• A liberalization of interest rates on bank deposits and loans; and
  • The prompt development of domestic bond markets with the purpose of increasing their size, liquidity and depth, as well as a diversification of their investors (Fan, 2012).
  • According to the Society of Worldwide Interbank Financial Telecommunication (SWIFT), these steps have been in development since 2010, and thus the benefits of the renminbi’s international usage have begun to materialize and should continue apace in the years to come (SWIFT, 2011).

    From a productivity and infrastructure growth standpoint, as China has modernized at record speed, it has hit a point of diminishing returns to new capital investments and infrastructure projects. Gains in labor productivity are slowly shrinking, although they currently remain quite positive. Though China will continue to make major infrastructure investments, the share of GDP growth arising from these investments will diminish as the economy matures (Putnam, 2013).

    Likewise, China’s labor costs continue to rise by more than 10 per cent a year, land costs are skyrocketing, and the cost of capital has increased, particularly for state-owned enterprises. Basically, all major input costs are growing, while intense competition and overcapacity make it incredibly hard to pass price increases onto customers (Orr, 2014). As a result, China’s solution might be found by pursuing higher productivity through the adoption of best practices from around the world.
    In this sense, for over a decade China has benefited from a powerful tide of rural-to-urban migration. This has taken workers from the very low productivity agricultural sector to the higher productivity industrial sector. During the Third Plenary Session of the 18th Central Committee of the Communist Party of China, one of the country’s most important annual plenary sessions, they agreed that one of the major cross-cutting themes for the country was the elimination of the urban-rural divide. The direct consequence is that the government has now identified that the past tendency to treat rural and urban areas as separate economic entities has created several inefficiencies. Given that the ratio of urban to rural incomes is more than three, the highest of any major economy, there is potential for securing productivity gains from a better-managed urbanization process and moderating spatially-driven income differences (Hwang, 2013). Thus the package of reforms aimed at dealing with labor migration is one of the potential sources for ratcheting up productivity-driven growth in China.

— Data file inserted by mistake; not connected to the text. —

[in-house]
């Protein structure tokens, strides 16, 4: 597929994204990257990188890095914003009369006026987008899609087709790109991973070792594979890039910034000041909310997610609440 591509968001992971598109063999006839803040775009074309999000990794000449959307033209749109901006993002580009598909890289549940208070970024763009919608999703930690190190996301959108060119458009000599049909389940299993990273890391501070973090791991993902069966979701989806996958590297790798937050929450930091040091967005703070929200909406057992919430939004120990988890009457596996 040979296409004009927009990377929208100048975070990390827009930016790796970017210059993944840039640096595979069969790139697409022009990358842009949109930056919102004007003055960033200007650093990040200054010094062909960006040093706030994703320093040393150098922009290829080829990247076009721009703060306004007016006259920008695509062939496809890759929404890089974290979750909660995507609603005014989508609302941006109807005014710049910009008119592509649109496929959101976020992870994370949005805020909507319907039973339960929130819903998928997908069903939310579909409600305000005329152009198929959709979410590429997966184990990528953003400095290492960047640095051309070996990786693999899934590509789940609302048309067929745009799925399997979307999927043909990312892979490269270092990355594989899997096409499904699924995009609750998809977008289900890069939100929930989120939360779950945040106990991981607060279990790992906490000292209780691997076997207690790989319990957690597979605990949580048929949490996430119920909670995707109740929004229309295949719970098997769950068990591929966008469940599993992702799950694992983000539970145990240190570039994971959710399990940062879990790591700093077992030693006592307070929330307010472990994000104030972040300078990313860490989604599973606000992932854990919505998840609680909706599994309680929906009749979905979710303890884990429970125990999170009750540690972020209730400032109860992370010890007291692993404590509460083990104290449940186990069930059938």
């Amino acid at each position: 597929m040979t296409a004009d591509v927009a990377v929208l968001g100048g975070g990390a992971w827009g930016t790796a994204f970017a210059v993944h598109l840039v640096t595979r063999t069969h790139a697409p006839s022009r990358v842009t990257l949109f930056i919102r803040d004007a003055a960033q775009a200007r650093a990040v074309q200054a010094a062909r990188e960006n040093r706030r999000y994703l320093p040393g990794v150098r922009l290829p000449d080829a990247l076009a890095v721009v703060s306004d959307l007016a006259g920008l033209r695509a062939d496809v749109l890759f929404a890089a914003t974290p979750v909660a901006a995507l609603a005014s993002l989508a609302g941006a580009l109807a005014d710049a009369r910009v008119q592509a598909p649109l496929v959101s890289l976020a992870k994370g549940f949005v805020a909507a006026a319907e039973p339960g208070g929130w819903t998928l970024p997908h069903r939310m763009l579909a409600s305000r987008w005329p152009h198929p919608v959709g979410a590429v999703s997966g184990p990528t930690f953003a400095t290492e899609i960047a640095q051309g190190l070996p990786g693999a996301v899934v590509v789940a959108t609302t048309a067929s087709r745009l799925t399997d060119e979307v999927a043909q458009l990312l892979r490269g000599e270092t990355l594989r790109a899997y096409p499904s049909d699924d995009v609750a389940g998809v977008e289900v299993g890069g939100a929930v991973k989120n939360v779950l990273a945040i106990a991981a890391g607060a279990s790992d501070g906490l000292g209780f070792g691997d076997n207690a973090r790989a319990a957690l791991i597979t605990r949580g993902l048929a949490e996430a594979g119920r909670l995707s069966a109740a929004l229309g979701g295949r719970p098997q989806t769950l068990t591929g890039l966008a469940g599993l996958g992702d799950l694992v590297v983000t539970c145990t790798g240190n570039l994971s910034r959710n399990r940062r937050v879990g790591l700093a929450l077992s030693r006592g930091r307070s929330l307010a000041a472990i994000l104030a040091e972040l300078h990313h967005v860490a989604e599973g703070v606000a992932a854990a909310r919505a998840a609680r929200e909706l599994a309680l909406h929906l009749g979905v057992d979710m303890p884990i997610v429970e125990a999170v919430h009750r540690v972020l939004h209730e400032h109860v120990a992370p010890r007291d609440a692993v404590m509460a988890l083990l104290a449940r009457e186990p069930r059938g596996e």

On the other hand, productivity nowadays is built through the use of technology in many enterprises: digitizing existing processes, reaching consumers directly through the internet, transforming the supply chain, and reinventing the business model. Consequently, it will be crucial that in the years to come the government continues to work towards shifting the worldwide perspective of China as a low-cost labor economy into one whose major growth driver is its technological development. Solving these issues will allow China to face the challenging reality that the country currently lacks the business-savvy, technology-capable talent to lead this productivity enhancement effort (Orr, 2014).

    To conclude, China has a rapidly growing economy that is on track to become one of the largest economies in the world. The Chinese economy appears to be undergoing the profound changes necessary to sustain its growth into the future. This change is being driven partly by economic pressures that are emerging naturally from successful economic development. These economic developments include labor scarcity and rapid increases in real wages changing patterns of resource allocation, income distribution, and rates of economic growth, investment and international capital flows (Garnaut, Fang, & Song, 2013).

    Australia’s G20 Presidency in 2014 has as its top priority the strengthening of economic growth and the creation of jobs by taking decisive action to return to a strong, sustainable and balanced growth path. The world’s leaders cannot continue to analyze China under the lens of its past economic success to achieve its growth purpose. Rather, world economies need to understand that China is currently working its way towards becoming a developed country. Therefore, it will become crucial for the G20 Leaders to identify the key advantages of a changing Chinese economy so that the major obstacles are addressed, and the global reforms needed to achieve stronger, more sustainable and balanced growth in the economy are implemented. In the meantime, as the Chinese proverb says, the world needs to let China enjoy crossing the river by feeling the stones.


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    Hwang, Y. (2013, December 13). China’s brightened prospects. Retrieved March 14, 2014, from The Financial Times.